I am trying the CSES problem set. I am getting WA on a few tests in Two Sets — II question. Here is the link for the question https://cses.fi/problemset/task/1093

My approach is to create a dp[i][j] which stores the number of ways to get sum i using first j indices. My target is to get sum n*(n-1)/4 . Formula I use is- dp[i][j]=dp[i][j-1]+dp[i-j][j-1];

I initialized dp[0][i] to 1 for all i<=n bcoz the only possible way is to select no indice at all. And also dp[i][0] to 0 for all 1<=i<=target bcoz its not possible to create a sum using no digits at all. I then print (dp[target][n])/2;

Please help. I am getting WA on few tests.

code-

https://codeforces.com/contest/1400/submission/91190026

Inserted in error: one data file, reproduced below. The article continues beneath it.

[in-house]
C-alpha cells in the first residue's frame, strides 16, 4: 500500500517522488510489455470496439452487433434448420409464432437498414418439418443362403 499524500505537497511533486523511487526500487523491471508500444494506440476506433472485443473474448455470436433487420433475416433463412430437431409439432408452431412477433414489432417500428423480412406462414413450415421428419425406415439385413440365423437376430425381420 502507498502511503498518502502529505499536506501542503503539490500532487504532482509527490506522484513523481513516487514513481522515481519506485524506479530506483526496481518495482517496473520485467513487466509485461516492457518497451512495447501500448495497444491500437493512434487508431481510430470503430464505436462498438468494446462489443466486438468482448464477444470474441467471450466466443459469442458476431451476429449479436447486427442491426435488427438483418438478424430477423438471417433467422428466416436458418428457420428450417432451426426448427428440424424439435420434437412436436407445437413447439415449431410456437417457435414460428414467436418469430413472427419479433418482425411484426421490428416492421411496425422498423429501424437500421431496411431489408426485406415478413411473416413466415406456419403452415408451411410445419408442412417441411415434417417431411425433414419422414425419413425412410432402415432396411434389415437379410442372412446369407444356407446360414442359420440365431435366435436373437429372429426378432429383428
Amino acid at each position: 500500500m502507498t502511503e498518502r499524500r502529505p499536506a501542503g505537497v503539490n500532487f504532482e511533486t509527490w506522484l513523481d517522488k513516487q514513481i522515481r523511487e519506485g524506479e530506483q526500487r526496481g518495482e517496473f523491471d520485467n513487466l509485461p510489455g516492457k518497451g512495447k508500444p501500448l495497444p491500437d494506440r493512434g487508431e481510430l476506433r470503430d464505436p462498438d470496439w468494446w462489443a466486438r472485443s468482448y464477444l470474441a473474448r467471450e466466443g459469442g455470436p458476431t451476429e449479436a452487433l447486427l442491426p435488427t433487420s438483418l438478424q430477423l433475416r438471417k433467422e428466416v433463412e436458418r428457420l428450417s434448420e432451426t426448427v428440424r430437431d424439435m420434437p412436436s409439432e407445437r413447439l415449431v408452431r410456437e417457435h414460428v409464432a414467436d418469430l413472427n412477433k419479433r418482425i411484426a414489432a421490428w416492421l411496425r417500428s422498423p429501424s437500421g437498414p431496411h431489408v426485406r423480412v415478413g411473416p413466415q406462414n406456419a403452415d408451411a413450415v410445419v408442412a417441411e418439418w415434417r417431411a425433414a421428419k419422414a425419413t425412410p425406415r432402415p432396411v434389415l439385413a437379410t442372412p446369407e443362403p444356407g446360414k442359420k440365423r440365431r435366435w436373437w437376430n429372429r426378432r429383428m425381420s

The question is irrelevant in this link. Only the code is relevant

Auto comment: topic has been updated by jayantjha1109 (previous revision, new revision, compare).Auto comment: topic has been updated by jayantjha1109 (previous revision, new revision, compare).Auto comment: topic has been updated by jayantjha1109 (previous revision, new revision, compare).Use inverse modulo under 2 instead of just dividing the number.

Sorry for being silly but what is (inverse modulo under 2) supposed to mean?

If you are dividing some number a by any other number by b and you need to take modulo also after or before the division operation like ans = (a / b ) % MOD. Then you cannot do this directly, you have to calculate the inverse modulo of b under MOD then do this:

ans = a % MOD * (inv(b)) % MOD.

To calculate you can use fermate little theorem if MOD is prime: inv(b) = bᴹᴼᴰ⁻² % MOD. Now you are done, you can find inv(b) efficiently by power expo.

Thanks it got accepted. I did not know this property before. So, thanks for introducing it to me.

Late thanks here! This helped me quite a lot.

+1

+1